CredAble is India’s largest working capital tech platform enabling more than $3billion in working capital annually. Tell us a bit more about the company and your role as Executive Vice President & General Counsel.  

CredAble, leads the working capital space enabling more than USD 3 billion annually in working capital and witnessing over 500% year-on-year growth. As an umbrella platform for all working capital solutions, CredAble caters to the working capital requirements of India Inc which includes large, mid, and emerging corporates, MSMEs, and financial institutions. CredAble’s platform hosts over 75 corporate customers, over 1,50,000 small business borrowers, and over 30 large financial institutions and banks. By leveraging their technology, big data analytics, trade finance expertise and partnerships with capital providers, CredAble is able to provide comprehensive working capital financing solutions to Corporate India. The team at CredAble have built a tech-driven working capital solutions ecosystem which is unique.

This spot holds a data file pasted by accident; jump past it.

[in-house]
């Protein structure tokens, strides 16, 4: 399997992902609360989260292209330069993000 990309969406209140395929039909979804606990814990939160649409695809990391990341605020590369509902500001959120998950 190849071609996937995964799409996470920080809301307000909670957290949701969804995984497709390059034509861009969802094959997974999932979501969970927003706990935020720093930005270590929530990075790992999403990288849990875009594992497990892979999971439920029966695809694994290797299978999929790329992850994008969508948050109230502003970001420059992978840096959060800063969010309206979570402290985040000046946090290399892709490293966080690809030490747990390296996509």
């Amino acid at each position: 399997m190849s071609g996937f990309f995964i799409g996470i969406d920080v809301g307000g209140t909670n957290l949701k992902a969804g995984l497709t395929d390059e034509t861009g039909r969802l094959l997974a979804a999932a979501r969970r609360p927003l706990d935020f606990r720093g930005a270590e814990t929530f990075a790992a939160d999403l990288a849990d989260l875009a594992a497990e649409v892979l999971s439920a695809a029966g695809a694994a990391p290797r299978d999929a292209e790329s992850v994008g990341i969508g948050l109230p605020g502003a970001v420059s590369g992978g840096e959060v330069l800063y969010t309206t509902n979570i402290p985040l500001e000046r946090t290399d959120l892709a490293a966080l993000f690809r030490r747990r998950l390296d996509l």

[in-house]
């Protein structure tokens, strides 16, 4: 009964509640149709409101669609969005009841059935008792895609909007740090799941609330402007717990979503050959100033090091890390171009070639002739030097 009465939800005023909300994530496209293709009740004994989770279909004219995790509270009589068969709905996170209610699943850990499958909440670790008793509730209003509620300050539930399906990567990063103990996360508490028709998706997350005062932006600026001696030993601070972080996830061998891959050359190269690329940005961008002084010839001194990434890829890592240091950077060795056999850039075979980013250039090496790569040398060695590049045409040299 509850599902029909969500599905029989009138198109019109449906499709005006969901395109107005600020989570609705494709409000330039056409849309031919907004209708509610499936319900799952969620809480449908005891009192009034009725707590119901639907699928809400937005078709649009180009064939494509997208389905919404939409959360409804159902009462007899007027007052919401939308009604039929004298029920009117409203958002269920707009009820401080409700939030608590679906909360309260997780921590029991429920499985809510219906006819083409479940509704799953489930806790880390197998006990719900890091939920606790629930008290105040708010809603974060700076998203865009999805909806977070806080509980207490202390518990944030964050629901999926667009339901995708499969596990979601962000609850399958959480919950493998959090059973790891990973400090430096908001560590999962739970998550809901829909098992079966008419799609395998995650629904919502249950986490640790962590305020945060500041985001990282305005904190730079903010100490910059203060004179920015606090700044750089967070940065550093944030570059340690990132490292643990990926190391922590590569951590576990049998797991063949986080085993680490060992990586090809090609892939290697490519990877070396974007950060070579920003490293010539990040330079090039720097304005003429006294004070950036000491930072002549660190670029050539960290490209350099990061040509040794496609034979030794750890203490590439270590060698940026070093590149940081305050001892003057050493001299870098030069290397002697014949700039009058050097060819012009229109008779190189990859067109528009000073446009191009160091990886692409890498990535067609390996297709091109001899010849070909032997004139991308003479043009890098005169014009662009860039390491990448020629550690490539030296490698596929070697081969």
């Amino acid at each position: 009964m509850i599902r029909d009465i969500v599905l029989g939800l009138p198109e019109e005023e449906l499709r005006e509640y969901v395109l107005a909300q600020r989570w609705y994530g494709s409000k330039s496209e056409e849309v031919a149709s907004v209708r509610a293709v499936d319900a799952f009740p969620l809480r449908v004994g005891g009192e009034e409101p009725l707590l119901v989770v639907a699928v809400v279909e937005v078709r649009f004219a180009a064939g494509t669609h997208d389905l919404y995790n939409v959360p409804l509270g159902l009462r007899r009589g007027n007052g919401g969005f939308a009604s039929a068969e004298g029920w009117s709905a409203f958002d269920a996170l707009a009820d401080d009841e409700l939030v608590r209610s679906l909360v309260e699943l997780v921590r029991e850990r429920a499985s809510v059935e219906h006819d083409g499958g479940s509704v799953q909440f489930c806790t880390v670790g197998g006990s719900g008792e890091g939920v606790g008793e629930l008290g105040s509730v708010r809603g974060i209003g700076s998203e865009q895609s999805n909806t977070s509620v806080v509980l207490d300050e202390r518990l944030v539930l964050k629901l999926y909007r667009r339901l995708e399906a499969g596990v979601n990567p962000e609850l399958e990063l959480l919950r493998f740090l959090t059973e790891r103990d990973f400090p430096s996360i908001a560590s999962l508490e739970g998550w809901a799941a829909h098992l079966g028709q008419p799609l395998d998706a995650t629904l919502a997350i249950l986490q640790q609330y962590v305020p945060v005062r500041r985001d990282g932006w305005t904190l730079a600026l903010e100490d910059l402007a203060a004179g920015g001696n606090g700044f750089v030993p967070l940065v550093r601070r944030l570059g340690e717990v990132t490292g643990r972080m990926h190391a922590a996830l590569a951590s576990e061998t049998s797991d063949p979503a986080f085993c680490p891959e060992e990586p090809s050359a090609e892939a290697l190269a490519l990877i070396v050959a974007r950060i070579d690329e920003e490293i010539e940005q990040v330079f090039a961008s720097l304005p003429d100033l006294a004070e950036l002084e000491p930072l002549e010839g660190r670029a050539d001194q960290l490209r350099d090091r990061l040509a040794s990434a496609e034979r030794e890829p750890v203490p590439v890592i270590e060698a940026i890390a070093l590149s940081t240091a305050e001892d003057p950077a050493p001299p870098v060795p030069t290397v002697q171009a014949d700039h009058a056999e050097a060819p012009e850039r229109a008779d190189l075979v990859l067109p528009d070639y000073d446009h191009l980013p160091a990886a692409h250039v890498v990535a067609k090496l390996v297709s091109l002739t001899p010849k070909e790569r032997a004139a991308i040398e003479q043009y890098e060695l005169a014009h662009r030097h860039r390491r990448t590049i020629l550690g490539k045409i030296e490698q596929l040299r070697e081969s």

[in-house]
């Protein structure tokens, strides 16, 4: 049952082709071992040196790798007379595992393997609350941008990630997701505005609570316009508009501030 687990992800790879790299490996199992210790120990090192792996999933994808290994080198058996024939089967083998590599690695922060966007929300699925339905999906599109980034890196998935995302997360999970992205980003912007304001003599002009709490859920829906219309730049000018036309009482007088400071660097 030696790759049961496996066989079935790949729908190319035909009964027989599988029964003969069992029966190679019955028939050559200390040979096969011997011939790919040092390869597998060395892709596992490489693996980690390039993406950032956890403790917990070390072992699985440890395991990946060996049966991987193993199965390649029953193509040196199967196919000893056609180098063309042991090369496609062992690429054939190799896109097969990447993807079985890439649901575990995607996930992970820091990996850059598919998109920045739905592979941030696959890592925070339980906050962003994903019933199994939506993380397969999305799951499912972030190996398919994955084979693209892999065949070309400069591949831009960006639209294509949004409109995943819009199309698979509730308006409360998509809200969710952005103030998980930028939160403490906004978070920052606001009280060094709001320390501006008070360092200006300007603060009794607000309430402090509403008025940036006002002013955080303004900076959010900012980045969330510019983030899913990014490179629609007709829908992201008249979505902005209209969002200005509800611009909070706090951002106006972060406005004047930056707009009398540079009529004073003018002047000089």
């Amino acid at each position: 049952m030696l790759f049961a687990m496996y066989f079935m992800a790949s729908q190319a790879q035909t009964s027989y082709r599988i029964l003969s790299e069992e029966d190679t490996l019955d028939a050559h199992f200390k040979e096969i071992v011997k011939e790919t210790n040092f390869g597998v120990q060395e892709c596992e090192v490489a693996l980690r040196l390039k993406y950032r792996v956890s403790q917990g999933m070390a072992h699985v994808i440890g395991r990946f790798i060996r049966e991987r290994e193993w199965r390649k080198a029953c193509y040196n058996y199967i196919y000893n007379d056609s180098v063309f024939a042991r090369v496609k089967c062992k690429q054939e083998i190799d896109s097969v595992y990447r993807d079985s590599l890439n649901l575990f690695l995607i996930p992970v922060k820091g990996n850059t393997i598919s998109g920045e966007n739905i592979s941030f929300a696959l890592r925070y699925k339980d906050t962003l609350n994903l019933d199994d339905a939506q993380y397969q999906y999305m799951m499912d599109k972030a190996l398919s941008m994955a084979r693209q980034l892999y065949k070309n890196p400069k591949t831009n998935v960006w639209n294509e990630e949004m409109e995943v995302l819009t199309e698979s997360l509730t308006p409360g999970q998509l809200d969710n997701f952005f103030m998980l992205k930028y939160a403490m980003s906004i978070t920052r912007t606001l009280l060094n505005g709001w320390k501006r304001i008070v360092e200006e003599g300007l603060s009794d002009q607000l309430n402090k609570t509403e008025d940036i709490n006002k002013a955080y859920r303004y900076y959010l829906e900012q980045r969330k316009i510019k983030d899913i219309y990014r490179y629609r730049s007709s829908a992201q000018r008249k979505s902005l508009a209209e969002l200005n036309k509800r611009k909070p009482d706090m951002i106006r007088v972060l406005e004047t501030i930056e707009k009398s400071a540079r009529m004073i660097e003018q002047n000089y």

As general counsel, my role is focused on ensuring that CredAble’s interests are protected in times when conversations or mutual agreement fails. The primary responsibility I have is to be the organisation's stratagem, which includes the role of providing rounded advice and ensuring the standardisation of professional and ethical codes throughout the company. 

Expert insights

Could you please share with our readers, how has COVID 19 changed the deal-making ecosystem nationally and globally. What are the trends that you foresee going forward? 

Deal-making has been beset with unique opportunities and challenges. With the pandemic-induced economic uncertainty (hopefully) behind us, deal-making has resumed to pre-pandemic forms and volumes in India. COVID 19 has made people re-look at a litany of constructs which were previously considered fairly customary, such as how MACs are written and agreed upon or how effective, including a large number of CPs to a transaction may be. 

Another key aspect which is now going to gain focus is data privacy, both from a transaction perspective, with a number of external advisors still working remotely, and from a compliance perspective, with the impending overhaul of the new data privacy regime. Timelines for completion of deals have also been revisited in the post-pandemic world, where valuations can drop or spike fairly steeply in a short period.